The reformed EEG 2021 makes an important change: The EEG levy will now partially be funded from the federal budget. The government’s climate package, agreed in autumn 2019, stipulated that the surcharge will fall by 0.25 cents per kilowatt hour (kWh) in 2021, by 0.5 ct/kWh in 2022 and by 0.625 ct/kWh in 2023. Initially the government will use 11 billion euros towards this power price reduction and as of 2021, the revenue from the new CO2 pricing of transport and heating fuels will also be used.
The EEG draft bill also promises solutions for those companies that are exempt from paying the levy. The economic downturn due to the COVID19 pandemic was threatening some companies to no longer reach the energy use thresholds for the exemption scheme, putting an additional burden on them if they had to pay the full renewables levy.
Other elements of the new law also aim at reducing costs for consumers, e.g. by decreasing the maximum values in tenders for onshore wind and photovoltaics, as well as increasing competition between solar PV systems by expanding the possible installation area.
Raise public acceptance of renewables expansion
With the new EEG the government wants to make good on its promise to help acceptance of renewable power installations. It guarantees communities which allow wind parks to be built a share of the park’s income amounting to 0.2 Cent/kWh for 20 years. This amount can be reduced if the wind park operator offers discounted power supply contracts to people living nearby.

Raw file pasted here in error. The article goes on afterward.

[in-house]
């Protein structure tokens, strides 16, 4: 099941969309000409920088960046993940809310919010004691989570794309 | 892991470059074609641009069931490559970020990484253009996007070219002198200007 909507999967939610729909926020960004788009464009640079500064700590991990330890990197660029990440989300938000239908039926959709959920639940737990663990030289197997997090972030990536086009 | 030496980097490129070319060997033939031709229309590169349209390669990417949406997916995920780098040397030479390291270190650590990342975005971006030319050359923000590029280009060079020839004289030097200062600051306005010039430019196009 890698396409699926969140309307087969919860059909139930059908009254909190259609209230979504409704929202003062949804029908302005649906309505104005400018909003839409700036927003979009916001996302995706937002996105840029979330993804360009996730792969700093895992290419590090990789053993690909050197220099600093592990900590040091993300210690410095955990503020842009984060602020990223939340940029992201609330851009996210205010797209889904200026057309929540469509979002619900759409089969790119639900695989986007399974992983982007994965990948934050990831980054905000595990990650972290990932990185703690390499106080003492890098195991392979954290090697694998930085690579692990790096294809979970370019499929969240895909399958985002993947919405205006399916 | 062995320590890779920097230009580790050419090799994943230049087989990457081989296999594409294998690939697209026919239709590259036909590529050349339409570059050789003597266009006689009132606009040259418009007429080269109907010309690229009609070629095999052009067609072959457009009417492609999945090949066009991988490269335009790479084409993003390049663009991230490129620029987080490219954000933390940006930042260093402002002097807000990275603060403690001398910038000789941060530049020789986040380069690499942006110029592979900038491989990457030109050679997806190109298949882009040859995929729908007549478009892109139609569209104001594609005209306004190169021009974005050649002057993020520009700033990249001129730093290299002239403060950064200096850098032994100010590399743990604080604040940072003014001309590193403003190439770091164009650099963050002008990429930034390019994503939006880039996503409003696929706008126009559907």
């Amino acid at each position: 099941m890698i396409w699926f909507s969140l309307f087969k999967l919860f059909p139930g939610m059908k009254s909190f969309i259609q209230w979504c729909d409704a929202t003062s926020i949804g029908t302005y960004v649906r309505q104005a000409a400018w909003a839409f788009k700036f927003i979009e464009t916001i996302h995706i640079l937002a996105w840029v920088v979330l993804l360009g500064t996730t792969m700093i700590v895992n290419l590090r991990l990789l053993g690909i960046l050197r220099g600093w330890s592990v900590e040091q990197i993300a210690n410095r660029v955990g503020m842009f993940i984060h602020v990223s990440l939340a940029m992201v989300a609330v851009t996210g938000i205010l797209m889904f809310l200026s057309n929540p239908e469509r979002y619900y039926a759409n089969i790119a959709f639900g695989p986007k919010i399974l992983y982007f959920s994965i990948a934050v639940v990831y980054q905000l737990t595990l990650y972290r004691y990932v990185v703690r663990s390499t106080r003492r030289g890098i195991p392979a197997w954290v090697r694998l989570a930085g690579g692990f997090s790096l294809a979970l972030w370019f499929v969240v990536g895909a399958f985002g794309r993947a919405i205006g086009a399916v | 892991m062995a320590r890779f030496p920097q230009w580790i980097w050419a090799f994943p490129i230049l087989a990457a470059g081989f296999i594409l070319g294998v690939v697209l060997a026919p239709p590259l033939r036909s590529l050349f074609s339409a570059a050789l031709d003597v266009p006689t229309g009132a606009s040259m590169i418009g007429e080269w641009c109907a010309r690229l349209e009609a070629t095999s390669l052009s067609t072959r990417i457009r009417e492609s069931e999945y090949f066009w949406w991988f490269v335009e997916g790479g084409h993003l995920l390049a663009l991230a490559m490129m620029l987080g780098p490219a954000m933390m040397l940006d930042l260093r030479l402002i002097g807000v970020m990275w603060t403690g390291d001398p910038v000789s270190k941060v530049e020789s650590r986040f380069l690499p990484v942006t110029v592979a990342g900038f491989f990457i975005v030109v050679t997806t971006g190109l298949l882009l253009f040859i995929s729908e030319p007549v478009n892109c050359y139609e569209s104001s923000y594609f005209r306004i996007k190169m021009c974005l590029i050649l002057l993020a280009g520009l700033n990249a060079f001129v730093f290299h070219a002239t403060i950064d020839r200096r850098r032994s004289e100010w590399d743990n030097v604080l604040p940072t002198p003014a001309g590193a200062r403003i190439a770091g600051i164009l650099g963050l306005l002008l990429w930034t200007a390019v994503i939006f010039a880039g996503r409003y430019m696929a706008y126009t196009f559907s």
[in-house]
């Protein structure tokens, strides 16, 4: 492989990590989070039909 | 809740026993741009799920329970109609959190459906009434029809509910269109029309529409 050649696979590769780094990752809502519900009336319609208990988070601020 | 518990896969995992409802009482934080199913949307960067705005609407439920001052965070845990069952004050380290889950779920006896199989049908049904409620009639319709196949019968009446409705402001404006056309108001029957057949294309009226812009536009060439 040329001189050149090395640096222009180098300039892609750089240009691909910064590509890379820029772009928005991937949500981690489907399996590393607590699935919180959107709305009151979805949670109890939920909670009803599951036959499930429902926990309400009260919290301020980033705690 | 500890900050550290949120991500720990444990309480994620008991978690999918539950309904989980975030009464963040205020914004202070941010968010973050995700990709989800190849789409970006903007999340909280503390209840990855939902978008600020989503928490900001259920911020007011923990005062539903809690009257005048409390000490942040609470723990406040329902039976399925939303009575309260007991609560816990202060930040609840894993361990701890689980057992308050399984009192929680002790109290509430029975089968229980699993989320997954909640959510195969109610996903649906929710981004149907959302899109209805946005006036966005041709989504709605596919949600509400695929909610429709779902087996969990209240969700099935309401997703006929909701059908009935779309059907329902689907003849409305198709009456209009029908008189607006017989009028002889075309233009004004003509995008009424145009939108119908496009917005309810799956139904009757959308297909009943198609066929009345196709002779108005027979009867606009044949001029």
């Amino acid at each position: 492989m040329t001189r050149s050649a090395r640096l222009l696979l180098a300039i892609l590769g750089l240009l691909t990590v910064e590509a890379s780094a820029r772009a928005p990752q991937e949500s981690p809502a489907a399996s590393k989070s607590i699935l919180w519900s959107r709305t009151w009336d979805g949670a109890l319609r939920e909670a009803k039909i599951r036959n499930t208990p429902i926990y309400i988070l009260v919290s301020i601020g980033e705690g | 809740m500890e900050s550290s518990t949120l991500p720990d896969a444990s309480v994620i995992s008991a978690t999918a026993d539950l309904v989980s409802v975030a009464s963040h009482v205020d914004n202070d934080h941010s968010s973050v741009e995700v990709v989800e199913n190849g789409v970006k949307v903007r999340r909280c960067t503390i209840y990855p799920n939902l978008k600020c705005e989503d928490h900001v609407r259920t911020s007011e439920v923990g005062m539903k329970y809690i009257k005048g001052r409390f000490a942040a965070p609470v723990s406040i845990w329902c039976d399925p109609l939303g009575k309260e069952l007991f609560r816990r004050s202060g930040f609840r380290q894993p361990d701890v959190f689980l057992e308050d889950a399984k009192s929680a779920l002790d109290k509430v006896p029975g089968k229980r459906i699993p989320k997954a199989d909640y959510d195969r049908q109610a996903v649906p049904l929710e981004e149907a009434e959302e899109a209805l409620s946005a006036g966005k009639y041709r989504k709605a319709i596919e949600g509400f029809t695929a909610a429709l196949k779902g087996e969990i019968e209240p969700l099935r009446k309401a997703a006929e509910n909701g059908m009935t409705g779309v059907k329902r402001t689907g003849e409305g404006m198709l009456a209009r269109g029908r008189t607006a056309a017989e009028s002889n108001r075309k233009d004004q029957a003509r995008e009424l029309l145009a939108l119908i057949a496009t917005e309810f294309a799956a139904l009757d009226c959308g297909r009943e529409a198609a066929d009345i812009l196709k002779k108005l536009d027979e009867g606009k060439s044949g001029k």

The government also wants to help the so-called “tenant electricity scheme” get off the ground. While homeowners have long been able to profit from the energy transition by installing solar panels on their roofs and receiving feed-in payments in return, people living in rented flats have not been able to participate. Landlords of such blocks of flats often don't have enough incentives to install solar PV on these houses and letting their tenants use it. The EEG 2021 increases the level of the tenant electricity surcharge to increase attractiveness.
More wind turbines in the south
In a bid to incentivise wind expansion in (less windy) southern Germany, the proposal introduces a “quota for the south” (15% of successful tenders have to come from the south between 2021-2023 and 20% as of 2024). The idea isto reduce the imbalance in generating capacity tilted towards the north of the country, which would have negative implications if north-south grid connections are not completed in time before nuclear power stations in the power-hungry south are shut down entirely at the end of 2022.